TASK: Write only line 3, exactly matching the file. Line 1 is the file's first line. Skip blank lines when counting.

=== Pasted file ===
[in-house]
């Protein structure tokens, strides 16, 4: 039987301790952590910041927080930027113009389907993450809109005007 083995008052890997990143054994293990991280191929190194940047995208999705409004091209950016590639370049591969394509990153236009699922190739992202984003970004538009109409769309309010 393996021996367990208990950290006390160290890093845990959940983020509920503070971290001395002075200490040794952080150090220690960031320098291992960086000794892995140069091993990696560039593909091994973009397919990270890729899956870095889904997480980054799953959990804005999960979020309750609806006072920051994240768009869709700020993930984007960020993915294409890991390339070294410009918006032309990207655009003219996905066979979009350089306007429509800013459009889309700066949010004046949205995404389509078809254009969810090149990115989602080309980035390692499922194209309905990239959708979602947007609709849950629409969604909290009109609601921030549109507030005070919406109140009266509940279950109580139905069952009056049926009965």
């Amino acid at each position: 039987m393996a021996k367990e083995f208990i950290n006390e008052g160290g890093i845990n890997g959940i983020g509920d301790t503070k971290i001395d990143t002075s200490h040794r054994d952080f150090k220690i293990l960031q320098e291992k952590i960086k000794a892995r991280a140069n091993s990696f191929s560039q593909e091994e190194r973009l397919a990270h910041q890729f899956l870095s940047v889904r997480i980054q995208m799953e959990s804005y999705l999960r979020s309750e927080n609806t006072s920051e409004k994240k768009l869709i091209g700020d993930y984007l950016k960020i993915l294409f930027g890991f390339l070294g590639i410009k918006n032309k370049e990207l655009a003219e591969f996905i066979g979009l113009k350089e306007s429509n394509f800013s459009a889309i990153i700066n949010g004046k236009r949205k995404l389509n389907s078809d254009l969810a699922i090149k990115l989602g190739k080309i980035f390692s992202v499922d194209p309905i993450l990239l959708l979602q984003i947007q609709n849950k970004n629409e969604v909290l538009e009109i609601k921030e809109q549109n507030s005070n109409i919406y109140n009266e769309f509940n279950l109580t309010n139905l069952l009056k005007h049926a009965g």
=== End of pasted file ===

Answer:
């Amino acid at each position: 039987m393996a021996k367990e083995f208990i950290n006390e008052g160290g890093i845990n890997g959940i983020g509920d301790t503070k971290i001395d990143t002075s200490h040794r054994d952080f150090k220690i293990l960031q320098e291992k952590i960086k000794a892995r991280a140069n091993s990696f191929s560039q593909e091994e190194r973009l397919a990270h910041q890729f899956l870095s940047v889904r997480i980054q995208m799953e959990s804005y999705l999960r979020s309750e927080n609806t006072s920051e409004k994240k768009l869709i091209g700020d993930y984007l950016k960020i993915l294409f930027g890991f390339l070294g590639i410009k918006n032309k370049e990207l655009a003219e591969f996905i066979g979009l113009k350089e306007s429509n394509f800013s459009a889309i990153i700066n949010g004046k236009r949205k995404l389509n389907s078809d254009l969810a699922i090149k990115l989602g190739k080309i980035f390692s992202v499922d194209p309905i993450l990239l959708l979602q984003i947007q609709n849950k970004n629409e969604v909290l538009e009109i609601k921030e809109q549109n507030s005070n109409i919406y109140n009266e769309f509940n279950l109580t309010n139905l069952l009056k005007h049926a009965g």